Model how to mix baking soda and vinegar to capture the gas released by the reaction. Measure the weight of the balloon, and then pour one teaspoon (5 mL) of baking soda into a balloon using a funnel. Measure the weight of the balloon filled with baking soda. Ask students how we could figure out the weight of the baking soda. Why don’t we just weigh the baking soda by itself? (It would make a mess; we might spill some of it when pouring it in the balloon and then our measurements would not be accurate.)
Measure ¼ cup (approx. 120 mL) of vinegar and pour it into the water bottle using the funnel. Measure the weight of the water bottle and vinegar. Carefully stretch the open end of the balloon around the top of the water bottle, making sure to hold the balloon so no baking soda falls into the bottle. Measure the weight of the entire system. Write the weight of the total system as sum of the parts (weight of water bottle with containing vinegar + weight of balloon containing baking soda = weight of total system.) Do you think the weight will remain the same once you lift the balloon to mix the baking soda falls into the vinegar? Have students test their predictions in small groups and discuss the following questions:
- Is more matter present now than before we mixed the vinegar and baking soda? Why?
- Has the weight of the matter (which includes the bottle, balloon, and all contents) changed? Why not?
- What generalizations can we make about changes in weight during changes in matter?
- What do you think would happen to the weight of the water bottle and baking soda if we did not trap the gas released in a balloon?
Have students make bar graphs to show the sum of the weight of the parts of the vinegar and baking soda bottle system equals the total weight of the system both before and after the reaction. (See sample.)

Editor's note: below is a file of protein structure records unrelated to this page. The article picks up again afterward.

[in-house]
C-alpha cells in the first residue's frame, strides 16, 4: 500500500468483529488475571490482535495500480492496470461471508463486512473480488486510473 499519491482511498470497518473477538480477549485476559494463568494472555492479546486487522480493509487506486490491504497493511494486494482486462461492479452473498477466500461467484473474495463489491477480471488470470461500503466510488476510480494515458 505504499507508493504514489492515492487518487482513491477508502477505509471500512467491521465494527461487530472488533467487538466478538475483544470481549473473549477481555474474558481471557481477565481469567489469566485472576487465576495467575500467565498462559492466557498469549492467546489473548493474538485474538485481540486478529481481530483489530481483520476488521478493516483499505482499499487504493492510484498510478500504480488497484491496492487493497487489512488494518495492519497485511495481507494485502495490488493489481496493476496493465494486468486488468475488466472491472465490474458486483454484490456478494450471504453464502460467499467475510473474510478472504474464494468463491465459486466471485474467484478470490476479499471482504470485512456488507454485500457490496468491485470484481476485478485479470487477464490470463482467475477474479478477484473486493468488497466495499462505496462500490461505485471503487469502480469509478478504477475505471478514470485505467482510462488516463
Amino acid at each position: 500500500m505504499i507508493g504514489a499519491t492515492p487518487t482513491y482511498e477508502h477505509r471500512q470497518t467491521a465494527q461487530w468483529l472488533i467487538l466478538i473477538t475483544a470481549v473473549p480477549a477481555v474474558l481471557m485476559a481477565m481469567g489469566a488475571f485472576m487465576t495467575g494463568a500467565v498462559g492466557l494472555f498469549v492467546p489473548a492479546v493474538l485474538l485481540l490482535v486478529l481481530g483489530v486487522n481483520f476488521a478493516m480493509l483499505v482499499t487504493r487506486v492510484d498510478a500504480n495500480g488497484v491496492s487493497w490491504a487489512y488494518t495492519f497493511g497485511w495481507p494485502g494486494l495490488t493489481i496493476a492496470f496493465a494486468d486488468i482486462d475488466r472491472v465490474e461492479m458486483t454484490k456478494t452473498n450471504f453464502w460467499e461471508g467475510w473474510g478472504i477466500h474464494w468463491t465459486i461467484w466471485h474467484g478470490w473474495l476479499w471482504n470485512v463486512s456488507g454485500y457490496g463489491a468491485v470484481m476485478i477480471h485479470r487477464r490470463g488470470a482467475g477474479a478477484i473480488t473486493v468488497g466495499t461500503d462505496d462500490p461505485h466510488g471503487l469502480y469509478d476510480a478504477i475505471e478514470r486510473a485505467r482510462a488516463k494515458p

Elaborate (30 minutes):
Have students plan their own experiment to test the weight and graph the changes in another chemical reaction: mixing an effervescent antacid tablet with water in a plastic bag. Students can reuse the bag of water from the melted ice cube. They should measure the weight of the tablet and the bag of water, noting the weight of each of these parts before allowing them to mix. They should hold the tablet in the corner of the bag and zip it closed. Once the bag has been sealed, students can drop the tablet into the water and observe the bag inflating due to the gasses released during the reaction. Have them measure the final weight of the bag and all its contents following the reaction. Students should graph the results and use their data as evidence to support the claim that matter is not created or destroyed in a closed system, so the total weight of the reactants stays the same.